Just once I would like to catch a glimpse of the world free from any human perception except my own – to see our globe suspended in the dark space the way it must look from the window of a shuttle. I want to see the borders and names imprinted on maps are our own creation. In recognizing the impermanence of man-made boundaries that separate us, we can reveal how truly united we are all on this planet.

What we have been shown or told to be true can stay with us forever. Yet, I think it is our task as an evolving world community to take even the most fundamental preconceptions, recognize them for what they are, and realize their impact on us. Only then can we begin to take the actions necessary for the survival of future generations. "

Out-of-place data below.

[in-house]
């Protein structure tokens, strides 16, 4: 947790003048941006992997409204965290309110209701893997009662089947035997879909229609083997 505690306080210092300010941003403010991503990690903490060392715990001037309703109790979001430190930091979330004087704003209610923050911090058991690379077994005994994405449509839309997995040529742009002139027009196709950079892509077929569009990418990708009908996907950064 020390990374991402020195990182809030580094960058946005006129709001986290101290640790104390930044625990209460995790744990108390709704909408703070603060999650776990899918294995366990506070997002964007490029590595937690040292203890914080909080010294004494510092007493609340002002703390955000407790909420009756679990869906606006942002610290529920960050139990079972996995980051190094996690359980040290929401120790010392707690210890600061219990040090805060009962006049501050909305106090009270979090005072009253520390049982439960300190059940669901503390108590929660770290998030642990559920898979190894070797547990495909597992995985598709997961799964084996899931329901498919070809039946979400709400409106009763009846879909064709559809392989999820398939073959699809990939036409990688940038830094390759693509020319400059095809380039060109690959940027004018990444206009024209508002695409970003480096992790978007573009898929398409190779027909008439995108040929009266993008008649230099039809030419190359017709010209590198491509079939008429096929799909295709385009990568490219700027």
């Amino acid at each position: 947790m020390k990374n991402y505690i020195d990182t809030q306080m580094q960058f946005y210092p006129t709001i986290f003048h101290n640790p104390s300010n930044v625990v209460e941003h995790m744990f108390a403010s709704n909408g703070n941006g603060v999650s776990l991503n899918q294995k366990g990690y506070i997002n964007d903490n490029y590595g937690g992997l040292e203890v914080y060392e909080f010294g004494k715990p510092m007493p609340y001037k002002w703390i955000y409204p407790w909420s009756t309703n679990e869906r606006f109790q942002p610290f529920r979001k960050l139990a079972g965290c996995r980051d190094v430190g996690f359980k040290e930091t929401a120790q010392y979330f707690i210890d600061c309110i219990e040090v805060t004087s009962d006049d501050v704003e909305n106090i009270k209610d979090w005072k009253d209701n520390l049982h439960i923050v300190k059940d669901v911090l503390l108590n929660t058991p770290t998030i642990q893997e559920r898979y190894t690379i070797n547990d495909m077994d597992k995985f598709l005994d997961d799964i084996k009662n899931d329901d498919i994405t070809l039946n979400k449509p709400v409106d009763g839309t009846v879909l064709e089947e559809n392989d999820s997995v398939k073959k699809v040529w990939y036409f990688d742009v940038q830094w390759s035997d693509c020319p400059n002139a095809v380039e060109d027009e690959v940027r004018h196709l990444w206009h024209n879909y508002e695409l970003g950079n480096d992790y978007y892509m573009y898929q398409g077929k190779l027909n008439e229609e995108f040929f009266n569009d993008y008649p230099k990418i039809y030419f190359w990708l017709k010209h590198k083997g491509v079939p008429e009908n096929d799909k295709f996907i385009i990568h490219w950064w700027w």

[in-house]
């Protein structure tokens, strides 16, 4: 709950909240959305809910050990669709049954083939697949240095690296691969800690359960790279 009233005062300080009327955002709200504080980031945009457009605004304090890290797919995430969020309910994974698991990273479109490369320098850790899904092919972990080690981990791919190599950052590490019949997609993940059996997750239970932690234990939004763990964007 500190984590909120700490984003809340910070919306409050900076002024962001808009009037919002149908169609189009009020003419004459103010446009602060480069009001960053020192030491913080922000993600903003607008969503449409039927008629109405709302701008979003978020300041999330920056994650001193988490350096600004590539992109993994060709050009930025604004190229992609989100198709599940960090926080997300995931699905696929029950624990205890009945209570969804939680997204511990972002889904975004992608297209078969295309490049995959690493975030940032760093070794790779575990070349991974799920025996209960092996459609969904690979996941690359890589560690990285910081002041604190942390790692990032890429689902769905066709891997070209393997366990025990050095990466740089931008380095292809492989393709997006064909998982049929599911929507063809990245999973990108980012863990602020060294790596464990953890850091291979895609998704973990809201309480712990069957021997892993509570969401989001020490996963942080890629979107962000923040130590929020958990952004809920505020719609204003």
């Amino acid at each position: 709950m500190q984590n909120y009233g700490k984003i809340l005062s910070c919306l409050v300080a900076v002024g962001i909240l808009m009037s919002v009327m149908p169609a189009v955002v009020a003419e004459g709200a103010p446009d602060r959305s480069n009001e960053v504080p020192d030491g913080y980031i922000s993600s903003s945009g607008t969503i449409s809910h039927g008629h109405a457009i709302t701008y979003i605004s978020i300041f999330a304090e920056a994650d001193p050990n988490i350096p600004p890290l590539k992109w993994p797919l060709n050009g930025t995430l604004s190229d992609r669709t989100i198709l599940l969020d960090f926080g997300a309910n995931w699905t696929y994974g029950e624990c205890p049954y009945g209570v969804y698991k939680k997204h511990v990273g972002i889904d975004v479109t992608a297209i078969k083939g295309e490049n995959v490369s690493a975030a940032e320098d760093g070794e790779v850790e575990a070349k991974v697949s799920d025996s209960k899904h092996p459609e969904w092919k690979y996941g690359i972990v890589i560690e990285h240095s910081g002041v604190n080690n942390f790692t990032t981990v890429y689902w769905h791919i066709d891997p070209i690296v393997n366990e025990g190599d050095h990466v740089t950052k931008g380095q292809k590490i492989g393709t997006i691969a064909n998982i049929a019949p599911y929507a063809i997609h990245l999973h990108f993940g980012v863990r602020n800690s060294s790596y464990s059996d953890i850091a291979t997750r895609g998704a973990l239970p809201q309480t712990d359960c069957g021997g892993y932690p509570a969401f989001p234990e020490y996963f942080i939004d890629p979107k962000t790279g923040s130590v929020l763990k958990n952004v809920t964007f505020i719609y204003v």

I hope we will do so...

[edit on 25-5-2009 by czacza1]

posted on May, 25 2009 @ 01:44 PM
story from Salvadore - I just found it on ATS:

"Salvadoran police violently captured community leaders and residents at a July 2007 demonstration against the privatization of El Salvador’s water supply and distribution systems. Close range shooting of rubber bullets and tear gas was used against community members for protesting the rising cost, and diminishing access and quality, of local water under privatization. Fourteen were arrested and charged with terrorism, a charge that can hold a sixty-year prison sentence, under El Salvador’s new “Anti-terrorism Law,” which is based on the USA PATRIOT Act. While criminalization of political expression and social protest signals an alarming danger to the peace and human rights secured by Salvadorans since its brutal twelve-year civil war, the US government publicly supports the Salvadoran government and the passage of the draconian anti-terrorism law that took effect October 2006.

Salvadorans, however, maintain that fighting for water is a right, not a crime. "

looks like a possible scenario?

more on that topic:

[edit on 25-5-2009 by czacza1]